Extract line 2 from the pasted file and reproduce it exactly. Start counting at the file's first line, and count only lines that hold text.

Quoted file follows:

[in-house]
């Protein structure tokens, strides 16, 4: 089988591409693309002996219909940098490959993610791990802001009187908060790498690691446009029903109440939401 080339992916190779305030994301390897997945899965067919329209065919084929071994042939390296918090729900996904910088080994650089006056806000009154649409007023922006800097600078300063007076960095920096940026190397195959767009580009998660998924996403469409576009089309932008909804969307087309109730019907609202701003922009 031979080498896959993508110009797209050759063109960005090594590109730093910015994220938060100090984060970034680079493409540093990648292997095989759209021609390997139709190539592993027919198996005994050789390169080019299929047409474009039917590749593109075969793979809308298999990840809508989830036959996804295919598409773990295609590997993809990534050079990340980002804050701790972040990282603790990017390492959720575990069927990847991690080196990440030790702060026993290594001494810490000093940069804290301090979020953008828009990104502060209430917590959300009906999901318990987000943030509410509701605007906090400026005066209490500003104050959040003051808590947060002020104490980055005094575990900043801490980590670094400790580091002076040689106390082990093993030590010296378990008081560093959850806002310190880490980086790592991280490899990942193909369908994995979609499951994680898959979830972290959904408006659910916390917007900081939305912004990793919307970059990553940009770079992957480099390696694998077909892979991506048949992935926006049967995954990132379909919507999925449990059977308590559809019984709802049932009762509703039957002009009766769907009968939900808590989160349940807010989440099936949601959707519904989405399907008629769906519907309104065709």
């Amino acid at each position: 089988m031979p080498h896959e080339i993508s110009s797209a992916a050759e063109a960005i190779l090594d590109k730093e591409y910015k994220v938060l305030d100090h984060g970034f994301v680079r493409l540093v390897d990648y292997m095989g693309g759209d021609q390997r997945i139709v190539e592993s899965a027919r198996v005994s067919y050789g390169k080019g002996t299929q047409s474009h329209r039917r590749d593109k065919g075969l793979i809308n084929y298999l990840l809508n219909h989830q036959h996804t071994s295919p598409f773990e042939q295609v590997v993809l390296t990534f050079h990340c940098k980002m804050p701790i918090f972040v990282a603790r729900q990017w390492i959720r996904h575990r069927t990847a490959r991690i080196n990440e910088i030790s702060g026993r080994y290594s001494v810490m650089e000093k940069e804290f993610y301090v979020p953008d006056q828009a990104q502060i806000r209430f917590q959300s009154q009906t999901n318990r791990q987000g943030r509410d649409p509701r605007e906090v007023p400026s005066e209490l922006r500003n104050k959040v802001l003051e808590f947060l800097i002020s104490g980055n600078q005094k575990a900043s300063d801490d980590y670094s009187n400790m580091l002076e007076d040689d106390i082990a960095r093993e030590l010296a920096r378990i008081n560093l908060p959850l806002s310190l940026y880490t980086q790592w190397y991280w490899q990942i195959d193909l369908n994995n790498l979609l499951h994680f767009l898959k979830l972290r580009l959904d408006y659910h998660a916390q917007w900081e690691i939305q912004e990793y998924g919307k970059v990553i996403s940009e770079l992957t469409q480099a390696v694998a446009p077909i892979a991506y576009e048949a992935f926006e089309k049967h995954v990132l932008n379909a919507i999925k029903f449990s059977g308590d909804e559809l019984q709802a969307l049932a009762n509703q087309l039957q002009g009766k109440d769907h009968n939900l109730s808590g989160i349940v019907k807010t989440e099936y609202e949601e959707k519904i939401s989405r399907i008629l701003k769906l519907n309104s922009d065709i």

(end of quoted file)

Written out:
């Protein structure tokens, strides 16, 4: 089988591409693309002996219909940098490959993610791990802001009187908060790498690691446009029903109440939401 080339992916190779305030994301390897997945899965067919329209065919084929071994042939390296918090729900996904910088080994650089006056806000009154649409007023922006800097600078300063007076960095920096940026190397195959767009580009998660998924996403469409576009089309932008909804969307087309109730019907609202701003922009 031979080498896959993508110009797209050759063109960005090594590109730093910015994220938060100090984060970034680079493409540093990648292997095989759209021609390997139709190539592993027919198996005994050789390169080019299929047409474009039917590749593109075969793979809308298999990840809508989830036959996804295919598409773990295609590997993809990534050079990340980002804050701790972040990282603790990017390492959720575990069927990847991690080196990440030790702060026993290594001494810490000093940069804290301090979020953008828009990104502060209430917590959300009906999901318990987000943030509410509701605007906090400026005066209490500003104050959040003051808590947060002020104490980055005094575990900043801490980590670094400790580091002076040689106390082990093993030590010296378990008081560093959850806002310190880490980086790592991280490899990942193909369908994995979609499951994680898959979830972290959904408006659910916390917007900081939305912004990793919307970059990553940009770079992957480099390696694998077909892979991506048949992935926006049967995954990132379909919507999925449990059977308590559809019984709802049932009762509703039957002009009766769907009968939900808590989160349940807010989440099936949601959707519904989405399907008629769906519907309104065709």